If you want to tick off Italy’s big-name cities, but don’t want to forfeit your annual beach break, take a holiday to Tuscany where you can do both.
City, country and coast
As far as holiday destinations go, Tuscany has one of the most impressive resumes in Europe. Its skill set includes city breaks, country escapes and beach getaways. And it’s qualified in the subjects of history, cookery, art and architecture, to name just a few.
Forte dei Marmi and Viareggio
The big names in Tuscany’s beach scene are Forte dei Marmi and Viareggio. Forte dei Marmi has a celebrity following. Tennis players, fashion designers and European royalty own private villas in the area. They’re baited here by a long leash of sand, stylish beach clubs, and designer boutiques. Viareggio takes a much more traditional approach to seaside holidays. Both the private beach resorts and public beaches here are a favourite with Italian families, thanks to their soft sands and shallow waters. In the town's restaurants, meanwhile, well-heeled locals meet up for espresso, pizzas and freshly-caught seafood.
Tuscany’s holy trinity
The beach resort of Tirrenia, meanwhile, put Tuscany’s 3 big cities at your disposal. Pisa, with its iconic leaning tower, is only a 25-minute drive away. An hour-and-a-half’s journey is all it takes to get to the centre of Florence, where you can admire the rose and mint-coloured façade of its cathedral. The 2-hour road-trip to Siena, meanwhile, rewards you with the biggest piazza in Italy, which opens up like a crater in the centre of the city.
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Built in the Fifties, Tirrenia is a small but lively seaside town a short drive from Pisa. It’s a big hitter with Italian holidaymakers, largely because of its Art Deco hotels lining golden sands and its backdrop of fragrant pine forests. Plus, it’s a bona fide family destination, serving up everything from golf courses to theme parks, but with enough discos and bars to pull in the after-dark crowd, too.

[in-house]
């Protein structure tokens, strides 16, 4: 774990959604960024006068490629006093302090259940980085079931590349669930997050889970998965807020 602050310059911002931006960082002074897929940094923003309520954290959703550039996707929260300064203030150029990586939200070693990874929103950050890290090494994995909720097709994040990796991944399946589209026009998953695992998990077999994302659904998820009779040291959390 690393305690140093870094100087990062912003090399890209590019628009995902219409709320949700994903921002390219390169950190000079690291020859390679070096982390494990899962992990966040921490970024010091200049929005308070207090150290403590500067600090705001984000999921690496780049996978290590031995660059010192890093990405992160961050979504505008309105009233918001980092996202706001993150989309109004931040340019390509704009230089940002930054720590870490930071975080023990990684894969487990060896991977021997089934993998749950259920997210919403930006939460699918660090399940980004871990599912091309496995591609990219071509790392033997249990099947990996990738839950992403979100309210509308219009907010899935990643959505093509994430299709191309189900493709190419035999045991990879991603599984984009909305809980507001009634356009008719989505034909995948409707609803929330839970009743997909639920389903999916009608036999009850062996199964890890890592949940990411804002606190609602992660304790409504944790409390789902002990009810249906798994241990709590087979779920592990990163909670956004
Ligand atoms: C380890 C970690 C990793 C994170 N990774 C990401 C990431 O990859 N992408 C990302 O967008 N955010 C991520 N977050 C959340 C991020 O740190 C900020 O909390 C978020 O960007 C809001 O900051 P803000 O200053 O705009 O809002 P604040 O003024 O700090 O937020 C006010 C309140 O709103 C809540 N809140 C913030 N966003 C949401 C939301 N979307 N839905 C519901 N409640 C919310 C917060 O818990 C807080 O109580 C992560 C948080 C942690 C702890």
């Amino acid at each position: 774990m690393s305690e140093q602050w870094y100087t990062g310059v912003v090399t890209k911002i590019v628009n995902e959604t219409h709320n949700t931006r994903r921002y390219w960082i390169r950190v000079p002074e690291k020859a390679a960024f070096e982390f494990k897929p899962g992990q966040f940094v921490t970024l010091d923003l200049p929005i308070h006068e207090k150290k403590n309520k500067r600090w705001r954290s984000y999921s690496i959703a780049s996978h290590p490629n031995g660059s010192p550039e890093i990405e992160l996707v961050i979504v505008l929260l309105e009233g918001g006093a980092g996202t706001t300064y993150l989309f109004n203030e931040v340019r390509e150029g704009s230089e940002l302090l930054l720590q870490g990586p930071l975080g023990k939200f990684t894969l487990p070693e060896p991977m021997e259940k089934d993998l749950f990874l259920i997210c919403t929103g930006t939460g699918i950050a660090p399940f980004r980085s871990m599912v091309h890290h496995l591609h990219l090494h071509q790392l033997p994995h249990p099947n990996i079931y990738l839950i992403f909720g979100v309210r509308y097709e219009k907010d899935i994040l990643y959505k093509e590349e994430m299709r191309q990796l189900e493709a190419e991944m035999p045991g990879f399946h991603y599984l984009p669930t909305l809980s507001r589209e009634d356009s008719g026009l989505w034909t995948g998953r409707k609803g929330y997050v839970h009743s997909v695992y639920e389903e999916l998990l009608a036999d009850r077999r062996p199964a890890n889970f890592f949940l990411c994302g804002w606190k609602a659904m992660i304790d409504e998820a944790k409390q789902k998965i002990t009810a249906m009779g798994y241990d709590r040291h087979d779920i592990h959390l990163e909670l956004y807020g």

Lido Di Camaiore
Lido di Camaiore, on the Tuscan Riviera, has long been a fashionable spot. Artists, composers, poets and playwrights have all come to this laid-back seaside place, and it’s still popular for its beautiful squares and gardens – not to mention the sandy beach. As for nightlife, the waterfront prom is lined with plenty of bars and restaurants. And when it comes to getting around, you’ve got Pisa, Lucca and Florence all within easy reach.
The sleepy Medieval town of Montaione sits quietly in the centre of Tuscany. It may be slightly off the beaten track, but some of Italy's major players – Florence, Siena and Pisa – are all within an hour's drive. And it's not just the location that’s attractive. Montaione's hillside position offers sweeping views of the lush vineyards and olive groves that characterise the surrounding Chianti countryside.
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